Jul 16, 2019
After a decade of austerity, people working in social care have got used to hard decisions and making do. But the message emerging from the meeting of the West Midlands Workforce Alliance in early July was one of energy and optimism.
There is a growing recognition of the contribution that social care makes to the local economy of the West Midlands and a greater appreciation of a whole range of careers and professions, not just those traditionally represented in the media in a downbeat and unflattering way.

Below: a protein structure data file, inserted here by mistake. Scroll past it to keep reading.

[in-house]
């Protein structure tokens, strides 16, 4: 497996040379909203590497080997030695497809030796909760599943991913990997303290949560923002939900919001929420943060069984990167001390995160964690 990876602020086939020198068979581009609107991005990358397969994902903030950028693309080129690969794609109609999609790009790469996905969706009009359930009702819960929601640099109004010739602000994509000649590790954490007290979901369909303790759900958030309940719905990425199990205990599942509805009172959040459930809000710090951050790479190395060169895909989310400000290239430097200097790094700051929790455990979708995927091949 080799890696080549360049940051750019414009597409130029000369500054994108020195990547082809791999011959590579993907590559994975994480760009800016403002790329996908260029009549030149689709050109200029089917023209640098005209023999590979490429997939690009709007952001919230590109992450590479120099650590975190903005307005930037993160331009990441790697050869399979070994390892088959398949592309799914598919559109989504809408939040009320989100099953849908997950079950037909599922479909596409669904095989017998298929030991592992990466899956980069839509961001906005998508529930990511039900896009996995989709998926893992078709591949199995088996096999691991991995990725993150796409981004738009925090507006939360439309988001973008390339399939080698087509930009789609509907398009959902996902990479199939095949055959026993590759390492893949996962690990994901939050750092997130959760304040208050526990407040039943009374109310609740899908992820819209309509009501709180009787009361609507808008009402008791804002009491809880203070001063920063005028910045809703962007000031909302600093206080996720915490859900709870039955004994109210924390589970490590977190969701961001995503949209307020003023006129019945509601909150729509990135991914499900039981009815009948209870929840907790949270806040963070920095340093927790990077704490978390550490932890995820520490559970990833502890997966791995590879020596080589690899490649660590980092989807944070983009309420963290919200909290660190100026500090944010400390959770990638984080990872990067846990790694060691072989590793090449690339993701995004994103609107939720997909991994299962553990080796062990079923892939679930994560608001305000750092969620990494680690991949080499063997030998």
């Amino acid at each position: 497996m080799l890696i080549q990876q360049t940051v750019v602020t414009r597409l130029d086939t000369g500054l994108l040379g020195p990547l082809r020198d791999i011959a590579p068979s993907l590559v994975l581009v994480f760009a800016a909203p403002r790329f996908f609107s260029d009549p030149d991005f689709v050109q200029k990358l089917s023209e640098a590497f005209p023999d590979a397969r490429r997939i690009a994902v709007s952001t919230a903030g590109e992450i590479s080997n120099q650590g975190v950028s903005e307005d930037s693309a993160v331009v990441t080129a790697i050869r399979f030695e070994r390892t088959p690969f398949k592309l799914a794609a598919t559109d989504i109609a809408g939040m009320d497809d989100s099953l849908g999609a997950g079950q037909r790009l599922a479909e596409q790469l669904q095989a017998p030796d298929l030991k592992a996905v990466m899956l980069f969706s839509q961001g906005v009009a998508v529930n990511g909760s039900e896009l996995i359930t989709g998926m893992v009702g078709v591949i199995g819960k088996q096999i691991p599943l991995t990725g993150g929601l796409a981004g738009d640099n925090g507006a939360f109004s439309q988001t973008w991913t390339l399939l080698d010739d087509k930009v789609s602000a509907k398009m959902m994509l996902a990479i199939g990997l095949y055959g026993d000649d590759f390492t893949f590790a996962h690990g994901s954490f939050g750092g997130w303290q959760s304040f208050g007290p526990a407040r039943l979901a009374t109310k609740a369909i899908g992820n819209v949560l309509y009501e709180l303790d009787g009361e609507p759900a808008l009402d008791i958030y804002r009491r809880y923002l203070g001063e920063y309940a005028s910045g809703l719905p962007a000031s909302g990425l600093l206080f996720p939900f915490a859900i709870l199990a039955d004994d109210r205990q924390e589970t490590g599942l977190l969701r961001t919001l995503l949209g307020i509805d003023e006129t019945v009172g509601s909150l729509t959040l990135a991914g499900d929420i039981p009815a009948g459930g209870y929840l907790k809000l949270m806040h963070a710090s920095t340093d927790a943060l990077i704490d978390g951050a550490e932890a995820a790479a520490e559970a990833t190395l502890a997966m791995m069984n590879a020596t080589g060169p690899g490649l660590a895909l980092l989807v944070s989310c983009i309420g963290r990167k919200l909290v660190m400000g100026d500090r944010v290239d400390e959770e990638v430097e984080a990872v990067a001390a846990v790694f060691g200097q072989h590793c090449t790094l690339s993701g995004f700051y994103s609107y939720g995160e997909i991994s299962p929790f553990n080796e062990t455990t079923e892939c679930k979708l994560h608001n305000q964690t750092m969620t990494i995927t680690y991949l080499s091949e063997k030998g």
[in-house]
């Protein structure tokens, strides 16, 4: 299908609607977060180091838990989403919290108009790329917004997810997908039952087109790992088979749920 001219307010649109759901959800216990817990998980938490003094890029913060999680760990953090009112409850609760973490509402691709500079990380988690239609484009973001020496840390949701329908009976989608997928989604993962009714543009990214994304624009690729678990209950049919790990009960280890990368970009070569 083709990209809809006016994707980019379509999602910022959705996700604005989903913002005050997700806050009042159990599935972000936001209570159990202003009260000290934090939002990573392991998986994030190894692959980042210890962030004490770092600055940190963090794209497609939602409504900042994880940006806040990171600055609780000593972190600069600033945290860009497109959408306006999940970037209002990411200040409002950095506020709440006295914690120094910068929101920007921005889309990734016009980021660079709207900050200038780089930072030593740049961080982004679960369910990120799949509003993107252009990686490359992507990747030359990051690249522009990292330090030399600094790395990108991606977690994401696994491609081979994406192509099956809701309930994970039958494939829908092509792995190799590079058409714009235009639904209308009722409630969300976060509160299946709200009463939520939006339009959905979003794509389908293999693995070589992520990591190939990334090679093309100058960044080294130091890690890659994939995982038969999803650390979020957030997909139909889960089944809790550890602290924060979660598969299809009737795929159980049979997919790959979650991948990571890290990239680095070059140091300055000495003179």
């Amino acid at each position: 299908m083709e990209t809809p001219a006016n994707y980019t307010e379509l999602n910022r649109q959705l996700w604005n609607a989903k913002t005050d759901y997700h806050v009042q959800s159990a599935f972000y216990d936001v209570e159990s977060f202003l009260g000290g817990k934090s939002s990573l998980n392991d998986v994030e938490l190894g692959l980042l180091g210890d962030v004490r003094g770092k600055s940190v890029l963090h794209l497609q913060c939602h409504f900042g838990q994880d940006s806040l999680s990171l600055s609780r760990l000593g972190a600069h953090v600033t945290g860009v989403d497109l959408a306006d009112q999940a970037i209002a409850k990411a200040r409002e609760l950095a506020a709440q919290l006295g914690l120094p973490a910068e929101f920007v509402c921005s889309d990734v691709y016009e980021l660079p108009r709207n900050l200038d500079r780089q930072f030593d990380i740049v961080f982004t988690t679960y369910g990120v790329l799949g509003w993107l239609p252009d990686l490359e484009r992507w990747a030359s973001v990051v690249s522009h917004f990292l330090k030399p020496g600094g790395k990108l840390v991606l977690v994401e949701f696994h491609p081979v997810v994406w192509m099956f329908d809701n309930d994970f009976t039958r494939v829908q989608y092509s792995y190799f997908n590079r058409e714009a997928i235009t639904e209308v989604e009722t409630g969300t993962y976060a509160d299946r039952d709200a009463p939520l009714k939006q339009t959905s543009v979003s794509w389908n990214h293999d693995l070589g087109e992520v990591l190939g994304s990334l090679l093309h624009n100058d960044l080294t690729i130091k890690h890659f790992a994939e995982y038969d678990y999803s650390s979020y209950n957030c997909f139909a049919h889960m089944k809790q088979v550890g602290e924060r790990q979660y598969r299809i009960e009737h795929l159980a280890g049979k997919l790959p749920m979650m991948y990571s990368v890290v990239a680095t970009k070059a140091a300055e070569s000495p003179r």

Other reasons to be cheerful include wider adoption of digital tools - after a slow start due to some leadership uncertainties and real concerns about risks – recent suggestions of more resources coming into the sector, and a move towards neighbourhoods as the proper focus for service provision, supported by new developments like Primary Care Networks and Integrated Care Systems.
Against this background the West Midlands Workforce Alliance is providing a promising ‘safe space’ for some challenging discussions around such topics as pay disparities and disconnections between different parts of the system to be faced and resolved contructively.